To survive a motion to dismiss under Rule 12(b)(6), “a complaint must contain sufficient factual matter, accepted as true, to ‘state a claim to relief that is plausible on its face.' ” Ashcroft v. Iqbal, 556 U.S. 662, 678, 129 S.Ct. 1937, 173 L.Ed.2d 868 (2009). A claim is plausible on its face “when the plaintiff pleads factual content that allows the court to draw the reasonable inference that the defendant is liable for the misconduct alleged.” Iqbal, 556 U.S. at 678. However, courts are “not bound to accept as true a legal conclusion couched as a factual allegation” and such “labels and conclusions” or “formulaic recitation[s] of the elements of a cause of action will not do.” Id. (quoting Bell Atl. Corp. v. Twombly, 550 U.S. 544, 555, 127 S.Ct. 1955, 167 L.Ed.2d 929 (2007)) (internal quotation marks omitted). In making this determination, the Court must draw all reasonable inferences in favor of the plaintiff. Crooks v. Lynch, 557 F.3d 846, 848 (8th Cir.2009).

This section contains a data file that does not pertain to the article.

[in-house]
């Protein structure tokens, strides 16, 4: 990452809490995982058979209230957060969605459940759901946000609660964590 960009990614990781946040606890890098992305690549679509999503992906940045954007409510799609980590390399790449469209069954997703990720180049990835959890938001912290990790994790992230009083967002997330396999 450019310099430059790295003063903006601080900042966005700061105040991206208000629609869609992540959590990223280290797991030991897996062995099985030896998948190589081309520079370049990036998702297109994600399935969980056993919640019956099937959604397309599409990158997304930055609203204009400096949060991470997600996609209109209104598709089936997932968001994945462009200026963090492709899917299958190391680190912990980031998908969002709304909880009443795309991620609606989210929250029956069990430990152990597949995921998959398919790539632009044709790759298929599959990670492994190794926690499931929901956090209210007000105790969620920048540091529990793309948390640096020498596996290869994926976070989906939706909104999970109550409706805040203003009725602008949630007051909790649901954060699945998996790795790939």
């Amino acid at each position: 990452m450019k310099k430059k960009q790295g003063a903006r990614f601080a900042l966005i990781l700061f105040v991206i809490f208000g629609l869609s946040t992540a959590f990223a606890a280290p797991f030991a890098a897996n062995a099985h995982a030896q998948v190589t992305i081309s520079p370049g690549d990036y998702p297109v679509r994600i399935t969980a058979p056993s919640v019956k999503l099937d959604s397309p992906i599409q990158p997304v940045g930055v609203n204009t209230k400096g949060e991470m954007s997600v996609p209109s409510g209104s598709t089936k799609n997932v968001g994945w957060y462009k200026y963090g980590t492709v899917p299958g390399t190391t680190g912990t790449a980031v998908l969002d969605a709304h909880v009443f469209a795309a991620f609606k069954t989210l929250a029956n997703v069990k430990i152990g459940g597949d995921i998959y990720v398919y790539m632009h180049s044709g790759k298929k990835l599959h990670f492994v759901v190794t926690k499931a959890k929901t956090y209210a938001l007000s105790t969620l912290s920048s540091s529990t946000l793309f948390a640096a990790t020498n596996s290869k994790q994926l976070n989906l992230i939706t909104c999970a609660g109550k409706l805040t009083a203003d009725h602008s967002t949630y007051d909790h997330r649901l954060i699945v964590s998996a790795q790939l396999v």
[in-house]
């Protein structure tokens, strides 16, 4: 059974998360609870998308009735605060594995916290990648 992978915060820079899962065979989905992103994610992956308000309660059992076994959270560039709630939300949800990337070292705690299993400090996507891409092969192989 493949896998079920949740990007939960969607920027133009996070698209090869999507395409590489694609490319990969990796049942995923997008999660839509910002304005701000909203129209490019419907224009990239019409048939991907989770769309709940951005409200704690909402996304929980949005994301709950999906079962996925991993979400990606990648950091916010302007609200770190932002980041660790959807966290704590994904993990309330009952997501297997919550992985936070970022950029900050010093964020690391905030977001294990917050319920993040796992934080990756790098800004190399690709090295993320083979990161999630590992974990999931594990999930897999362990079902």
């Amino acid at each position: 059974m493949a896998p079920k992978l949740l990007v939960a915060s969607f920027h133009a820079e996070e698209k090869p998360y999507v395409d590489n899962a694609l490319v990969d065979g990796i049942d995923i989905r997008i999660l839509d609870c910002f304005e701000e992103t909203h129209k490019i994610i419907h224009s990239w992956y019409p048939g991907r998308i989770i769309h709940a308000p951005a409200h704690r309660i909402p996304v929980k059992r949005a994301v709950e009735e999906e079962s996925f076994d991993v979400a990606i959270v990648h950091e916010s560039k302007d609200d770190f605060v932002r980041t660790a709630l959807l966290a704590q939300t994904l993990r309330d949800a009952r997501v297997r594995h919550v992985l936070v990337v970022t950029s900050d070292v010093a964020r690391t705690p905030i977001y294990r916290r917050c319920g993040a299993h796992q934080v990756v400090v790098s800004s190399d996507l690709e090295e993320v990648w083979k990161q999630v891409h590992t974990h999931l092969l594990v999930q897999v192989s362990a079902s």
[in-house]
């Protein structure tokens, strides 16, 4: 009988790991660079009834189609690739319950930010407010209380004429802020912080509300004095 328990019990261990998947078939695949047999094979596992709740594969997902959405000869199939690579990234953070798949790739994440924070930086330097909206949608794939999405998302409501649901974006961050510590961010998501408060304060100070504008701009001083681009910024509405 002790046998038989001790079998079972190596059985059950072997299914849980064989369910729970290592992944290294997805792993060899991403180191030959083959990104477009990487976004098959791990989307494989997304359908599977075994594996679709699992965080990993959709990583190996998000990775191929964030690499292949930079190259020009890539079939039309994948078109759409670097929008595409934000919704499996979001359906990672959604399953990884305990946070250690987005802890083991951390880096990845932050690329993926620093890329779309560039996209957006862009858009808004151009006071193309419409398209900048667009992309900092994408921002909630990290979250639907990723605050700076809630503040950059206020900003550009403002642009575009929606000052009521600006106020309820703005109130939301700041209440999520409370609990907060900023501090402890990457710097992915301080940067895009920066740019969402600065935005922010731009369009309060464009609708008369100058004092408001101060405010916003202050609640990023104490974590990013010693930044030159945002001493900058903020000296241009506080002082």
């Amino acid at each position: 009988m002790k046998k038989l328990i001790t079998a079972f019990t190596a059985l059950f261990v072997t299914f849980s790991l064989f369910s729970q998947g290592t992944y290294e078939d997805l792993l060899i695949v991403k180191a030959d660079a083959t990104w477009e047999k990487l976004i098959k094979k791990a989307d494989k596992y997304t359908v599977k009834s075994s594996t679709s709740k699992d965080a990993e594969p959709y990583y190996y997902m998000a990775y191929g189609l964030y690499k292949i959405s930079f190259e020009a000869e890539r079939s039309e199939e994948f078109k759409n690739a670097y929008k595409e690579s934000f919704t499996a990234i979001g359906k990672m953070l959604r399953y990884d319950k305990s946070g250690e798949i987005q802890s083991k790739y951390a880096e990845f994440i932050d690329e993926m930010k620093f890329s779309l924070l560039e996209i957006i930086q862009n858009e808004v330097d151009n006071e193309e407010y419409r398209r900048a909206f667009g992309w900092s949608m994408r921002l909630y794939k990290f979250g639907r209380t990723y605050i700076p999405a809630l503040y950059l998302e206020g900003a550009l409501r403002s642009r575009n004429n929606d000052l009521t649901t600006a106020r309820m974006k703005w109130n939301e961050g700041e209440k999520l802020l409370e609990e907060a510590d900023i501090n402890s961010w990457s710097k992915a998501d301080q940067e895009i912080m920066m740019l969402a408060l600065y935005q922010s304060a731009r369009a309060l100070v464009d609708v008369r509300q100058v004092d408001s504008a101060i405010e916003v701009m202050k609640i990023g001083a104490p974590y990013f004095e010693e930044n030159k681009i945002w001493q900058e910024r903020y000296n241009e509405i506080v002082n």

Based upon the allegations contained in Plaintiff's complaint, from 1997 to February 3, 2017, all misdemeanor offenders who had been charged in Craighead County District Court or the City Courts, and who required probation services, where placed under the supervision of The Justice Network. Plaintiff claims that Boling and Fowler implemented an “Amnesty Program” in January and February 2017. As part of the program, the judges met with probation offenders who had outstanding fines to discuss payment options. The judges allowed offenders to reset their payment plan, entered new orders of probation deleting the Justice Network from the Order, forgave court costs, probation fees and allowed costs and fees to be forgiven in lieu of time served in prison.